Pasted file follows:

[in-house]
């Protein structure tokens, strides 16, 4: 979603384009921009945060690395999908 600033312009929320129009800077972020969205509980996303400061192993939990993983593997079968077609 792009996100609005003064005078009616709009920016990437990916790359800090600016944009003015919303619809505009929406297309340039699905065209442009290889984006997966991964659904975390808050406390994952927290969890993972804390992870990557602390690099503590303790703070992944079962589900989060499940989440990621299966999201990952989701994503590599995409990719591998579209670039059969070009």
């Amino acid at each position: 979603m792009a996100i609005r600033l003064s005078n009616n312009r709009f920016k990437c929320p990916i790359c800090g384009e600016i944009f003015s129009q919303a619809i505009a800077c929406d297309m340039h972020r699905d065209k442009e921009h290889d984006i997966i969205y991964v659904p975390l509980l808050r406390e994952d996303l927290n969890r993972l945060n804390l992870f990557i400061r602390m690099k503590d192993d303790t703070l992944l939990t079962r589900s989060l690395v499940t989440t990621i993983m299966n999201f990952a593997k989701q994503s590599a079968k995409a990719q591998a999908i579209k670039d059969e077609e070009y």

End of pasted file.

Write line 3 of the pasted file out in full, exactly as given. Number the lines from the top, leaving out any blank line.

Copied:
């Amino acid at each position: 979603m792009a996100i609005r600033l003064s005078n009616n312009r709009f920016k990437c929320p990916i790359c800090g384009e600016i944009f003015s129009q919303a619809i505009a800077c929406d297309m340039h972020r699905d065209k442009e921009h290889d984006i997966i969205y991964v659904p975390l509980l808050r406390e994952d996303l927290n969890r993972l945060n804390l992870f990557i400061r602390m690099k503590d192993d303790t703070l992944l939990t079962r589900s989060l690395v499940t989440t990621i993983m299966n999201f990952a593997k989701q994503s590599a079968k995409a990719q591998a999908i579209k670039d059969e077609e070009y």